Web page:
If we have three functions (foo, bar, and baz) that are composed like so...

foo(bar(), baz())

Is there any guarantee by the C++ standard that bar will be evaluated before baz?


No, there's no such guarantee. It's unspecified according to the C++ standard.

Bjarne Stroustrup also says it explicitly in "The C++ Programming Language" 3rd edition section 6.2.2, with some reasoning:

Better code can be generated in the absence of restrictions on expression evaluation order

Although technically this refers to an earlier part of the same section which says that the order of evaluation of parts of an expression is also unspecified, i.e.

int x = f(2) + g(3);   // unspecified whether f() or g() is called first
  • I can accept this answer in 8 minutes... I guess I'm sticking around for a bit! – Clark Gaebel May 29 '10 at 12:02
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    Yes, but better code could be WRITTEN (=cleaner) if expression evaluation order was STRICT, which is generally a lot more important than code generation. See this example: stackoverflow.com/questions/43612592/… So there, Stroustrup. – Bill Kotsias Apr 25 '17 at 13:57
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    If ordering matters you are free to do the sequencing yourself. To do otherwise would always incur a cost for something that doesn't always (rarely?) matters. I think the policy of not paying for what you don't use is the only thing most C++ programmers agree on. – tweej Dec 2 '17 at 9:53
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    Shouldn't it be "unspecified behavior" instead of "undefined"? – GoodDeeds Jan 6 '18 at 19:38
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    @ChrisDodd downvoting an accepted answer due to using the word "undefined" vs. "unspecified" feels like malicious pedantry to me... I didn't say this is "undefined behavior", and otherwise "undefined" and "unspecified" seem synonymous? In any case, proposing an edit to the answer would have been a more productive way to discuss this – Eli Bendersky Jul 20 '18 at 13:19

From [5.2.2] Function call,

The order of evaluation of arguments is unspecified. All side effects of argument expression evaluations take effect before the function is entered.

Therefore, there is no guarantee that bar() will run before baz(), only that bar() and baz() will be called before foo.

Also note from [5] Expressions that:

except where noted [e.g. special rules for && and ||], the order of evaluation of operands of individual operators and subexpressions of individual expressions, and the order in which side effects take place, is unspecified.

so even if you were asking whether bar() will run before baz() in foo(bar() + baz()), the order is still unspecified.

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    An example of a "special note" from [5.14] Logical AND operator: "Unlike &, && guarantees left-to-right evaluation: the second operand is not evaluated if the first operand is false." – Daniel Trebbien May 29 '10 at 12:31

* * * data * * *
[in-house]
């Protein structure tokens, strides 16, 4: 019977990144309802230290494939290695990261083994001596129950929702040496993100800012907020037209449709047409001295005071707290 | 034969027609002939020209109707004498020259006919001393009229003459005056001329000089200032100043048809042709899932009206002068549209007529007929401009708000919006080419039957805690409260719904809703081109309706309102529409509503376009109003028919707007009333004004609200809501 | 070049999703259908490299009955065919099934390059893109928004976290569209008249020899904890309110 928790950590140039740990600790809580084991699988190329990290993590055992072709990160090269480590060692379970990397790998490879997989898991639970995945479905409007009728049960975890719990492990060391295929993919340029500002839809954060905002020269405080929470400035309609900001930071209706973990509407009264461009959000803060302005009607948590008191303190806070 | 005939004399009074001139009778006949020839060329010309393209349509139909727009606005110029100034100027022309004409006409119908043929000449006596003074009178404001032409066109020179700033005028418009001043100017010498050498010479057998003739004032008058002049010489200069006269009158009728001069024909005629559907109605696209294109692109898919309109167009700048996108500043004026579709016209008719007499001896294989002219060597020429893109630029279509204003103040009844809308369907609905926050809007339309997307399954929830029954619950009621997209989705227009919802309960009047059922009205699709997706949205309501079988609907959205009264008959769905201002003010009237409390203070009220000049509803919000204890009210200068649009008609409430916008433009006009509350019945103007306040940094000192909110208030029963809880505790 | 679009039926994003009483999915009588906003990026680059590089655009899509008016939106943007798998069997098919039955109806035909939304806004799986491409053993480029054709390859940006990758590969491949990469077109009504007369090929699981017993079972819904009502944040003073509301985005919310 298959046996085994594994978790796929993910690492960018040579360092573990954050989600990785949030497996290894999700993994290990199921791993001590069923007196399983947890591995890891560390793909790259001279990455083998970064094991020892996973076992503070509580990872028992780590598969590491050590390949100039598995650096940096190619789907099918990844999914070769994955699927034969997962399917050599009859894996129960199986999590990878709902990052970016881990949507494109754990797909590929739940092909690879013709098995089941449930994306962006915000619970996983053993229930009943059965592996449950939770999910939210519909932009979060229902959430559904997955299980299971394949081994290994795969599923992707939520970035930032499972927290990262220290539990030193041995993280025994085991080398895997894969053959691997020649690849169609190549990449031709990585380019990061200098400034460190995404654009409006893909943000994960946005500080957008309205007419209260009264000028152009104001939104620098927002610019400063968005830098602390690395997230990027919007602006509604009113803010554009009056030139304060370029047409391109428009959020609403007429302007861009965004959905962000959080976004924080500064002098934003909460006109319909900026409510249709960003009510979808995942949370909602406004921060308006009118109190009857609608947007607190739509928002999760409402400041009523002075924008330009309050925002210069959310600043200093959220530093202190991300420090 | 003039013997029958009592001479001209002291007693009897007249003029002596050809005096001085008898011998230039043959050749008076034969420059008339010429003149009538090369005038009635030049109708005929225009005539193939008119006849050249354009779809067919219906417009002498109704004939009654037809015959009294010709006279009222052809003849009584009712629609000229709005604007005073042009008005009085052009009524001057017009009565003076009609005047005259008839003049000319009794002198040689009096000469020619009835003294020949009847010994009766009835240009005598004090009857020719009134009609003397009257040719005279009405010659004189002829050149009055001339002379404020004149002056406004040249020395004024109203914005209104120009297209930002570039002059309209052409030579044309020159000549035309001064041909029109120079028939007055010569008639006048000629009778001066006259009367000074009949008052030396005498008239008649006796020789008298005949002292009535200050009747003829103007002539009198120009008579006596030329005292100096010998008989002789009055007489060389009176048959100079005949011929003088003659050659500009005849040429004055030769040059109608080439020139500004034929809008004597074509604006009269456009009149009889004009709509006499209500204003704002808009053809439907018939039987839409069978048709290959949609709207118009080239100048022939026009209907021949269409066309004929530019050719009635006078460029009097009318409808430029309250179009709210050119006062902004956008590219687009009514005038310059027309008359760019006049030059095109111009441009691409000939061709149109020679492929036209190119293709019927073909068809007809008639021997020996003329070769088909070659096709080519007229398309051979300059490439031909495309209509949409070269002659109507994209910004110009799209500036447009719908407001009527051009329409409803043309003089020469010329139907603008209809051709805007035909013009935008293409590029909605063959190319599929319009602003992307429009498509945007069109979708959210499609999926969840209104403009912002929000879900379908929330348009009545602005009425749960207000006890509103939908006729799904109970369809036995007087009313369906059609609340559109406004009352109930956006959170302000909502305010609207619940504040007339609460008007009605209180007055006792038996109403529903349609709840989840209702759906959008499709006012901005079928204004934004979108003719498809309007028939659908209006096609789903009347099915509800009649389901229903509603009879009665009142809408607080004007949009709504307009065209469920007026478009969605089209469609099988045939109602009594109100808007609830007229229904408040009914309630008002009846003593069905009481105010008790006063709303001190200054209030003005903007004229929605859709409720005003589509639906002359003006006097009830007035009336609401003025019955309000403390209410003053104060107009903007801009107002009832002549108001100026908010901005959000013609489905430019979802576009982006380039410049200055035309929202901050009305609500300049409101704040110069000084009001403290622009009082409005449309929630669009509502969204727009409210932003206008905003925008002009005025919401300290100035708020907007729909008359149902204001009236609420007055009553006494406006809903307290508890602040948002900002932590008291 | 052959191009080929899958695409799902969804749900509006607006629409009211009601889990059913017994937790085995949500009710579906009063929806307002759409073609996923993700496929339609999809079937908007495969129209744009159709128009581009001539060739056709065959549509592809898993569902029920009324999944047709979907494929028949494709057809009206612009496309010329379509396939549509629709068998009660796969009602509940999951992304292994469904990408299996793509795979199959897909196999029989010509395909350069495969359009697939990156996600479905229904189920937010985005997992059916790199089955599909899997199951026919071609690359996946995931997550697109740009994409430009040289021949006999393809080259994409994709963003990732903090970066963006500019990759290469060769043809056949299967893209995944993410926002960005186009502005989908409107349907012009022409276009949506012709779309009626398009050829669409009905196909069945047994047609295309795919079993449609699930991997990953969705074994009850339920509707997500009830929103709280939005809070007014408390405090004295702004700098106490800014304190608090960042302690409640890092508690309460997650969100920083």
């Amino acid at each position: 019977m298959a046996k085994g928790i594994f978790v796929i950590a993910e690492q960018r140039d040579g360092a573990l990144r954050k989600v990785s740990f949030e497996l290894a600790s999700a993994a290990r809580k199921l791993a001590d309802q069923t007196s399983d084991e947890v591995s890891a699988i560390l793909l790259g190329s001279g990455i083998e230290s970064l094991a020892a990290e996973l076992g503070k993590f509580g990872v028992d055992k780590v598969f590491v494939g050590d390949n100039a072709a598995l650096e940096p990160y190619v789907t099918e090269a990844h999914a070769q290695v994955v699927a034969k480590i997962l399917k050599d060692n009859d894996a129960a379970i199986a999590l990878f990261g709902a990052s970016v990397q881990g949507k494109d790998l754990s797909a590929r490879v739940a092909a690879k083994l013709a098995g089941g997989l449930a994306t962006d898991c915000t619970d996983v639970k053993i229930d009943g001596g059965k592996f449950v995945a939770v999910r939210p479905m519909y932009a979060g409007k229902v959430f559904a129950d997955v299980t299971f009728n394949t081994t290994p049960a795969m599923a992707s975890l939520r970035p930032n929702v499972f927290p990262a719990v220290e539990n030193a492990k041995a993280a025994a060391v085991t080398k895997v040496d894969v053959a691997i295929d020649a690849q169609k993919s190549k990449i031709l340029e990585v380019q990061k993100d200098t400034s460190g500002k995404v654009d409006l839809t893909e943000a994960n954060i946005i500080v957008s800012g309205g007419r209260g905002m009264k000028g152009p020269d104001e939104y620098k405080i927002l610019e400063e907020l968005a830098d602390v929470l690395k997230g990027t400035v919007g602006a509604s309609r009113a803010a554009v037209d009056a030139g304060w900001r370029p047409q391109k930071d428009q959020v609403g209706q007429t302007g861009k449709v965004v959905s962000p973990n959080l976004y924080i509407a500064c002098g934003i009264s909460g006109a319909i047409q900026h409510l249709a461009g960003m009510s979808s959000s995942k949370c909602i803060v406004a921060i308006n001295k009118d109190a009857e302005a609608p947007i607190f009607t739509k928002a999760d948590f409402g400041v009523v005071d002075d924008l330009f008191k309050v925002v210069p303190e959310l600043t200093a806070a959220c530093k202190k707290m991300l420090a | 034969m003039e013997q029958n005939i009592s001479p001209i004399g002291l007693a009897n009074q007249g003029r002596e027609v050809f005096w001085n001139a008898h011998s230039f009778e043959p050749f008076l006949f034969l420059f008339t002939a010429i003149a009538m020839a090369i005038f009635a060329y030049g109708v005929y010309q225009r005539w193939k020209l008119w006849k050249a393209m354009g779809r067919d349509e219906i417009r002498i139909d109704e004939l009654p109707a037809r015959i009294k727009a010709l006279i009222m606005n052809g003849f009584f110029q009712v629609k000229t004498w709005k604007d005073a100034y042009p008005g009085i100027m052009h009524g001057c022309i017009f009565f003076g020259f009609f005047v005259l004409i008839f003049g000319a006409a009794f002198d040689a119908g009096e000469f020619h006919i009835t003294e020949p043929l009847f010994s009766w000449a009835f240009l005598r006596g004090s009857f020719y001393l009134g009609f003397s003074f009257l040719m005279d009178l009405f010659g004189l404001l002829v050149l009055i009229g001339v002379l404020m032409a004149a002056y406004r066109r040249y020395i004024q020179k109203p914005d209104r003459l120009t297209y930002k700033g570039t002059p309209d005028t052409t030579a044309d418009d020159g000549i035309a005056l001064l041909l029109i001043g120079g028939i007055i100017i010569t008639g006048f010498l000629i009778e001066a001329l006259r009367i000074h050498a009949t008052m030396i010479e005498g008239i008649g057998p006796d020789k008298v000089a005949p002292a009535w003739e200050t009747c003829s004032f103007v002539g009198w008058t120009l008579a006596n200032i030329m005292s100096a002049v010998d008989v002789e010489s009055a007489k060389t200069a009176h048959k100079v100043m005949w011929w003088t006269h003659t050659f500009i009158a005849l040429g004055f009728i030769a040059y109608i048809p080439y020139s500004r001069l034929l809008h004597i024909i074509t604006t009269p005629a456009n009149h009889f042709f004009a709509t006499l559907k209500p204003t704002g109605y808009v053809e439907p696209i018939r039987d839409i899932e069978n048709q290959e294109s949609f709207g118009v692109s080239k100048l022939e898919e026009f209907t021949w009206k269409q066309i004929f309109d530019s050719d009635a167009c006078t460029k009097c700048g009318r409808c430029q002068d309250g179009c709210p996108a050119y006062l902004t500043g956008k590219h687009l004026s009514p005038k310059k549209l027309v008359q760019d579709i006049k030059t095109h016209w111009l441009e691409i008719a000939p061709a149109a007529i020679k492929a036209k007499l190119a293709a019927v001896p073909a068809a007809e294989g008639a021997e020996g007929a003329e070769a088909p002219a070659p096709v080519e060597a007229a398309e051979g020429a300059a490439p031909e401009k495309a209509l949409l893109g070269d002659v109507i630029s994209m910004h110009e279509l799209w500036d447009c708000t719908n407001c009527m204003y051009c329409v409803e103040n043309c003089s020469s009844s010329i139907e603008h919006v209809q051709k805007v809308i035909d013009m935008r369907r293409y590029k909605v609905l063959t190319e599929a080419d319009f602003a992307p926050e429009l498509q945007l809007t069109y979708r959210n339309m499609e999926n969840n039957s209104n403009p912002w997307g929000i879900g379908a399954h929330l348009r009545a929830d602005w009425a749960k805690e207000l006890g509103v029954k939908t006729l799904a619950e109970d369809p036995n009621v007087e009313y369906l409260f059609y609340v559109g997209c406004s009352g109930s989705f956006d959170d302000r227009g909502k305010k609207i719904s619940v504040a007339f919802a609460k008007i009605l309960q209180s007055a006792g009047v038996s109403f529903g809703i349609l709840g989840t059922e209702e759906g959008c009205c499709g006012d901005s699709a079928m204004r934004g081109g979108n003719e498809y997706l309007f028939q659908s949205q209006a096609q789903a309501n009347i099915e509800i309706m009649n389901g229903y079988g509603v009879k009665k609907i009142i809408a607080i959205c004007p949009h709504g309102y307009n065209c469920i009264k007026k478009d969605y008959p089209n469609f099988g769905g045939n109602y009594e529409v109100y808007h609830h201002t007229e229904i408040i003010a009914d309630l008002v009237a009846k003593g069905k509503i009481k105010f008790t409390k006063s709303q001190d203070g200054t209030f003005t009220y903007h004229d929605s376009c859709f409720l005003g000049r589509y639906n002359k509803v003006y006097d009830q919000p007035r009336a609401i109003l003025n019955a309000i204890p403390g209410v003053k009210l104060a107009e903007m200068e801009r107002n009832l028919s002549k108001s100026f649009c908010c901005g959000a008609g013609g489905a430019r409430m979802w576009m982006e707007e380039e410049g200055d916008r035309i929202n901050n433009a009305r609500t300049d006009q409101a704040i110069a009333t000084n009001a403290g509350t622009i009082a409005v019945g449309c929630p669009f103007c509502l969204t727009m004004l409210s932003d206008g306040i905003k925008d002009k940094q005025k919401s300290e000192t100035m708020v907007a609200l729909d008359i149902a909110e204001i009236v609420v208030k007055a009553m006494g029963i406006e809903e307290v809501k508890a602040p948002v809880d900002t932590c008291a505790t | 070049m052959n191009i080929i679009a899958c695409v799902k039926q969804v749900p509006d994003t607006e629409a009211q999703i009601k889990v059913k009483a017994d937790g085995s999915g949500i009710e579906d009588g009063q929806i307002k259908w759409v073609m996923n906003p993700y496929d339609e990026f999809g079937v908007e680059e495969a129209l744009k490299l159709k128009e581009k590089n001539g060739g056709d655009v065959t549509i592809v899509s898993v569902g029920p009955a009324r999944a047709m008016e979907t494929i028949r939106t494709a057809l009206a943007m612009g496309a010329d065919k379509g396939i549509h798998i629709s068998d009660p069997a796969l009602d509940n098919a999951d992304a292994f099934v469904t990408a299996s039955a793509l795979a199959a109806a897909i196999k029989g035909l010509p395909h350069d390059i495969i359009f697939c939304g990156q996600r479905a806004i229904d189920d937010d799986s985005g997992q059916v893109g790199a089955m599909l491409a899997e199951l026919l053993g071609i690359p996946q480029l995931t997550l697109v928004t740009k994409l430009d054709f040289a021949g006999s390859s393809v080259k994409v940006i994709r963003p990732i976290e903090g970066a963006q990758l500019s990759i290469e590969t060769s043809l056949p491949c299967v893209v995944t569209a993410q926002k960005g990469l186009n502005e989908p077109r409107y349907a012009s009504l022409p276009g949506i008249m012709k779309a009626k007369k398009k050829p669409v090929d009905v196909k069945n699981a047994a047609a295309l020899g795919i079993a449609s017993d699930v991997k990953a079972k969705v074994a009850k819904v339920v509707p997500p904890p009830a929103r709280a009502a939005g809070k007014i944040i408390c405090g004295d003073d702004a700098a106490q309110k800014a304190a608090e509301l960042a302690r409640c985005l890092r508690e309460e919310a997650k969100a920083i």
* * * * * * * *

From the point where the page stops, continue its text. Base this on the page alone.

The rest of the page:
There's no specified order for bar() and baz() - the only thing the Standard says is that they will both be evaluated before foo() is called. From the C++ Standard, section 5.2.2/8:

The order of evaluation of arguments is unspecified.

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    The fact that they are evaluated before foo() is a bit reassuring, at least. – Bill Kotsias Apr 25 '17 at 13:58
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    @BillKotsias The standard also says function calls cannot overlap (i.e. an implementation can't run line 1 of bar, then line 1 of baz, then line 2 of bar, etc.), which is also nice. :-) – melpomene Jul 31 '19 at 21:04

C++17 specifies evaluation order for operators that was unspecified until C++17. See the question What are the evaluation order guarantees introduced by C++17? But note your expression

foo(bar(), baz())

has still unspecified evaluation order.


In C++11, the relevant text can be found in 8.3.6 Default arguments/9 (Emphasis mine)

Default arguments are evaluated each time the function is called. The order of evaluation of function arguments is unspecified. Consequently, parameters of a function shall not be used in a default argument, even if they are not evaluated.

The same verbiage is used by C++14 standard as well, and is found under the same section.


As others have already pointed out, the standard does not give any guidance on order of evaluation for this particular scenario. This order of evaluation is then left to the compiler, and the compiler might have a guarantee.

It's important to remember that the C++ standard is really a language to instruct a compiler on constructing assembly/machine code. The standard is only one part of the equation. Where the standard is ambiguous or is specifically implementation defined you should turn to the compiler and understand how it translates C++ instructions into true machine language.

So, if order of evaluation is a requirement, or at least important, and being cross-compiler compatible is not a requirement, investigate how your compiler will ultimately piece this together, your answer could ultimate lie there. Note that the compiler could change it's methodology in the future

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